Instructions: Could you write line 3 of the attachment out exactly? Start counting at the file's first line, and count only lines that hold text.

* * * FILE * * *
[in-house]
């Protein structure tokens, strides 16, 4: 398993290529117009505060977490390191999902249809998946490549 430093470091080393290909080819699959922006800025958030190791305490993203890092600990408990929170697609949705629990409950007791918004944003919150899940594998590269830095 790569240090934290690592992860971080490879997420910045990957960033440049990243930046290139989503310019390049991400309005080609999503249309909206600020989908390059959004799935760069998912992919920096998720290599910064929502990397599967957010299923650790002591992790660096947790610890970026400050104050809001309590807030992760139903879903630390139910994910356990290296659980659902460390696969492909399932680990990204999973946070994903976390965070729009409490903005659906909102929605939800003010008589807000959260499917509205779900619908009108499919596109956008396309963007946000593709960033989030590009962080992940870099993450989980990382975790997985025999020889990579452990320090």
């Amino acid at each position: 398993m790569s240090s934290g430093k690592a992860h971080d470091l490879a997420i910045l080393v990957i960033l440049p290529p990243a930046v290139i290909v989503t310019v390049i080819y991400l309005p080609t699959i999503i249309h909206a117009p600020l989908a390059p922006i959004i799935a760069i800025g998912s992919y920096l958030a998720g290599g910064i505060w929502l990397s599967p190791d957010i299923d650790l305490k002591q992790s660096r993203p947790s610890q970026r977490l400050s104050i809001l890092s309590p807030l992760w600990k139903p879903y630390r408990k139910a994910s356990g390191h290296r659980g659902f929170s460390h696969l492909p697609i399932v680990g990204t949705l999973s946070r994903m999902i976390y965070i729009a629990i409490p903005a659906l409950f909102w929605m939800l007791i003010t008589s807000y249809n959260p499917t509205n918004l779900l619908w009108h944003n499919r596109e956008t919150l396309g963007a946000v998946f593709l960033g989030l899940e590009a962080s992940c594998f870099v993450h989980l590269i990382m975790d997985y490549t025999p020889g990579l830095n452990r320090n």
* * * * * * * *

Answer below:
């Amino acid at each position: 398993m790569s240090s934290g430093k690592a992860h971080d470091l490879a997420i910045l080393v990957i960033l440049p290529p990243a930046v290139i290909v989503t310019v390049i080819y991400l309005p080609t699959i999503i249309h909206a117009p600020l989908a390059p922006i959004i799935a760069i800025g998912s992919y920096l958030a998720g290599g910064i505060w929502l990397s599967p190791d957010i299923d650790l305490k002591q992790s660096r993203p947790s610890q970026r977490l400050s104050i809001l890092s309590p807030l992760w600990k139903p879903y630390r408990k139910a994910s356990g390191h290296r659980g659902f929170s460390h696969l492909p697609i399932v680990g990204t949705l999973s946070r994903m999902i976390y965070i729009a629990i409490p903005a659906l409950f909102w929605m939800l007791i003010t008589s807000y249809n959260p499917t509205n918004l779900l619908w009108h944003n499919r596109e956008t919150l396309g963007a946000v998946f593709l960033g989030l899940e590009a962080s992940c594998f870099v993450h989980l590269i990382m975790d997985y490549t025999p020889g990579l830095n452990r320090n």